Will Carroll has produced an annual Team Health Report for each MLB team for 12 years. The report gives risk ratings for every player in the expected starting lineup and starting rotation, plus two relievers. A proprietary formula sets a baseline according to a player's age and position. It is adjusted by 12 factors, including injury history, team history and expected workload.
This risk rating is classified into three tiers—red (high risk), yellow (medium risk) and green (lower risk). It should be used as a guideline and is about probability, not prediction. To learn more about how the Team Health Reports are devised, click on this article.
2012 Rank: 5th of 30 teams in DL days and dollars lost
Biggest Injury: Charlie Morton, $5.4 million lost value
Head Athletic Trainer: Todd Tomczyk
The Pittsburgh Pirates took a lot of flack over their "Navy SEAL training program." You know, like the one that the Philadelphia Eagles are adopting, actually hiring a strength coach who worked with the SEALs at Little Creek. Fitness as boot camp and fitness as a sport, such as the phenomenally successful Crossfit franchise, is widespread.
Baseball moves at a glacial pace, and while I can't agree with all the things that the Pirates tried to do with their "SEAL program," it's a far cry from the Junction Boys or even the kind of things Rick Pitino regularly does in practice at Louisville. In fact, over 100 teams plus several U,S, Olympic teams use similar drills to what the Pirates did. None took the same kind of flak from their media.
Just the idea that a baseball team would try something new is difficult. This is a sport that resisted weightlifting into the mid-80s and that still doesn't have a strength and conditioning coach at every level. A crusade like the one that's been undertaken against this program is nearly Luddite, which is the problem with most of baseball.
The Pirates' run of losing seasons is nearly old enough to drink, so I'm down for anything short of genetic manipulation if it means the Pirates might have a chance at .500 or, god forbid, a playoff run. Instead, new thinking gets the high hat, whether it's an algorithm or an all-out workout by moonlight.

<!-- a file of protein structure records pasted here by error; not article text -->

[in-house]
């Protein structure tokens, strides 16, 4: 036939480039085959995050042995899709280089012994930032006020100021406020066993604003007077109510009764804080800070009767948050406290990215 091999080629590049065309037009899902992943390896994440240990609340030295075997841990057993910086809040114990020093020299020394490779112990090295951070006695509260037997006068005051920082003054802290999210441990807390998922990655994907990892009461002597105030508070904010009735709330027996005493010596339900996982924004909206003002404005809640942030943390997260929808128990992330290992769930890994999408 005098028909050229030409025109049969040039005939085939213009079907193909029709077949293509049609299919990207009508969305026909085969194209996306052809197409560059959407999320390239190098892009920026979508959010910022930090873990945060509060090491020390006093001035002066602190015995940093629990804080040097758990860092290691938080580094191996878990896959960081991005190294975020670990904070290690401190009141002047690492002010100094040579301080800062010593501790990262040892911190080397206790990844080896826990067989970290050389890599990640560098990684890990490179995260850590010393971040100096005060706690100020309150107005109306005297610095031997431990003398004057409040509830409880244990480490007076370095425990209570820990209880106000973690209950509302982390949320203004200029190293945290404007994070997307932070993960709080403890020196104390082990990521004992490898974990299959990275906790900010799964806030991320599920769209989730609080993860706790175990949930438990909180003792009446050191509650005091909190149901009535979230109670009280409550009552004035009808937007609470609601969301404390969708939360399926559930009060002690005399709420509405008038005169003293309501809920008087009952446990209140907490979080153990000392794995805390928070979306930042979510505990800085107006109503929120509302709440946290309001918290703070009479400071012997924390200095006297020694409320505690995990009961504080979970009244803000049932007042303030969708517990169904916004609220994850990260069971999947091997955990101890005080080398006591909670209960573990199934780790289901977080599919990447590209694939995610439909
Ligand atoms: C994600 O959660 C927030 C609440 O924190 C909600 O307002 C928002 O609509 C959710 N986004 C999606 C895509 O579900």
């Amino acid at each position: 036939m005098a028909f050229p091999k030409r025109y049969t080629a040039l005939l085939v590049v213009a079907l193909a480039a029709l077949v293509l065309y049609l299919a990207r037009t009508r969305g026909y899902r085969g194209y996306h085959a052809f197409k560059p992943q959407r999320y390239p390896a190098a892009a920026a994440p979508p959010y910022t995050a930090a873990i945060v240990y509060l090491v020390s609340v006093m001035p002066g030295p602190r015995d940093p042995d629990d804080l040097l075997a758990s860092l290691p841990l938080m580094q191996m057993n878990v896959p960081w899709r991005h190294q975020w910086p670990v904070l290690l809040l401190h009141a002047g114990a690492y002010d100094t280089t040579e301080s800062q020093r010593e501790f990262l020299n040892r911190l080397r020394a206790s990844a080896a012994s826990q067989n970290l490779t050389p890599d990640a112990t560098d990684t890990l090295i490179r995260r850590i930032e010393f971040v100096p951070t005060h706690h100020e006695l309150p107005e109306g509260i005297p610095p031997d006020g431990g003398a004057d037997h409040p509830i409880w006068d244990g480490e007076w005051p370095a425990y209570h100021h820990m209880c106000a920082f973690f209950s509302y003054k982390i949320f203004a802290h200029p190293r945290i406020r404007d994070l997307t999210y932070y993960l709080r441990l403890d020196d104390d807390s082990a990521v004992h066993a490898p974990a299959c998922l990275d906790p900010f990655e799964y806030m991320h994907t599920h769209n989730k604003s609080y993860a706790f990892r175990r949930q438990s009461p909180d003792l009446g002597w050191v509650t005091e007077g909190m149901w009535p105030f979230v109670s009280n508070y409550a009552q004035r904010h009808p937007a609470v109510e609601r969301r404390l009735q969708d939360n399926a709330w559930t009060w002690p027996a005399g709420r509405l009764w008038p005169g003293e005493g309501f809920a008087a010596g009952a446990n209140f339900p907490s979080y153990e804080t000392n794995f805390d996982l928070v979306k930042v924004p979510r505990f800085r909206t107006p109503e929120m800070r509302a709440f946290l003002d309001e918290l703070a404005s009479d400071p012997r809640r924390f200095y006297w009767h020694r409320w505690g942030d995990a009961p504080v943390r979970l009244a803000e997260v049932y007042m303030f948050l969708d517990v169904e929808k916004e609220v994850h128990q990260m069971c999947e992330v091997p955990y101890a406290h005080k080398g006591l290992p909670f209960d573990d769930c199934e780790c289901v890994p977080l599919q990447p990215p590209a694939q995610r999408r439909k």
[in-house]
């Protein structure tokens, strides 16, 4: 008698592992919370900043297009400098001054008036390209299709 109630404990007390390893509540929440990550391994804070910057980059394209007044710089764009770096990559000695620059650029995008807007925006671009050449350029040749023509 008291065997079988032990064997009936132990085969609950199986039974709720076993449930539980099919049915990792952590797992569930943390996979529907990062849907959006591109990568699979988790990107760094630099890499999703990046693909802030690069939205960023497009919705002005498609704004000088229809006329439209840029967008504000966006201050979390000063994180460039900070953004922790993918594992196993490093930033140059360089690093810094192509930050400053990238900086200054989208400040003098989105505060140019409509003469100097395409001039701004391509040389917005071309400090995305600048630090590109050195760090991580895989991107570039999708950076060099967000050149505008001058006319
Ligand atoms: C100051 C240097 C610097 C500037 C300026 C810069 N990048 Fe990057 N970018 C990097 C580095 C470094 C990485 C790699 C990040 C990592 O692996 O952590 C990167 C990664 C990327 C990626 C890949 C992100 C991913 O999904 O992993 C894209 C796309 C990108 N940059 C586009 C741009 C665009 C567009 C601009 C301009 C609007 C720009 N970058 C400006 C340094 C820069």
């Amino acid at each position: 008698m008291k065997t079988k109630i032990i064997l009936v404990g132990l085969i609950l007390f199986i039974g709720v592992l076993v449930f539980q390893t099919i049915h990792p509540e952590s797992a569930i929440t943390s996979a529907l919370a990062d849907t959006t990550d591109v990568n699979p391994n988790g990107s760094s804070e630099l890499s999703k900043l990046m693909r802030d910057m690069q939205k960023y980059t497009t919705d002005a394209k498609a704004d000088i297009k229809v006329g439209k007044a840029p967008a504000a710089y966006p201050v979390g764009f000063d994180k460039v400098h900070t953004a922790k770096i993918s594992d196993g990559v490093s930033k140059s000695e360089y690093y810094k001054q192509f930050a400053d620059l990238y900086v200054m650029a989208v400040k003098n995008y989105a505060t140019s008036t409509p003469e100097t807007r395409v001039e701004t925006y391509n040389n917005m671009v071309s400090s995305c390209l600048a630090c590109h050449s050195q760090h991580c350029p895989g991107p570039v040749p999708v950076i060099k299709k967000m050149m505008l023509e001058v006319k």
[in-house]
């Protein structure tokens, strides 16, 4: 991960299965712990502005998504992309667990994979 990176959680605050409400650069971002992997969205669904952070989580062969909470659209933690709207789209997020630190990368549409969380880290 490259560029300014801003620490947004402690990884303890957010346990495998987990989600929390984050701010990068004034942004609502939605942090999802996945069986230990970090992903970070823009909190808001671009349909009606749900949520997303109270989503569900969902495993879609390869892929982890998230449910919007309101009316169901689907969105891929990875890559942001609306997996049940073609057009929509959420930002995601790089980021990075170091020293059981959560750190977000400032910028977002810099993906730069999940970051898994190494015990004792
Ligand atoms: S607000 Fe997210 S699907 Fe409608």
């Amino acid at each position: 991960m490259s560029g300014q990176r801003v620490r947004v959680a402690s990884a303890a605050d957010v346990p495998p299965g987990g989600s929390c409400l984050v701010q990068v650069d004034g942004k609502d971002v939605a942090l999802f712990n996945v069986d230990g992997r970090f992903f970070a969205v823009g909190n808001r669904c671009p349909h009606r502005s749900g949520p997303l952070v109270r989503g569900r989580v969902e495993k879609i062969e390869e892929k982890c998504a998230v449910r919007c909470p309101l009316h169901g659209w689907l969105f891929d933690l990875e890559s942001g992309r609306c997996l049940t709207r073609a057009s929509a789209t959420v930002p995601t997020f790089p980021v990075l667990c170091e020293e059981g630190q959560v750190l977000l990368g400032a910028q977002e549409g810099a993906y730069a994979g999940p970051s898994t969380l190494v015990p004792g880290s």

Indeed, this is the problem. The Pirates didn't win after trying something new. Baseball is a win-now sport, and there's less patience in Pittsburgh than anywhere. Win, and scribes will trip over themselves to find a storyline or to find a chemistry tale that explains it all. Baseball needs less chemistry crap and a lot more good old-fashioned research, but without wins, it's ignored. Moneyball is derided by many as nothing but a good movie because the A's don't have a ring.
Nothing's going to work until something does. There won't be stories about what happened in 2010 or 2001 even though they could well have as much to do with winning as something that happened just now and fits onto the front page nicely.
If the Pirates are to win, the tipping point may have already happened, but we won't see it and will likely forget it. No one noticed that the Pirates were in the top 10 when it came to injury stats either, because once again, it didn't translate to wins.
Click ahead for the Pirates. Here are links to all the teams' reports.
|AL East||Baltimore||Boston||New York||Tampa Bay||Toronto|
|AL Central||Chicago||Cleveland||Detroit||Kansas City||Minnesota|
Miami ||New York||Philadelphia||Washington|
|NL Central||Chicago||Cincinnati||Milwaukee||Pittsburgh||St. Louis|
|NL West||Arizona||Colorado||L.A.||San Diego||S.F.|
Will Carroll is the Lead Writer for Sports Medicine at Bleacher Report. He has written about sports injuries and related topics for 12 years. His column is called "the industry standard" by Hall of Famer Peter Gammons.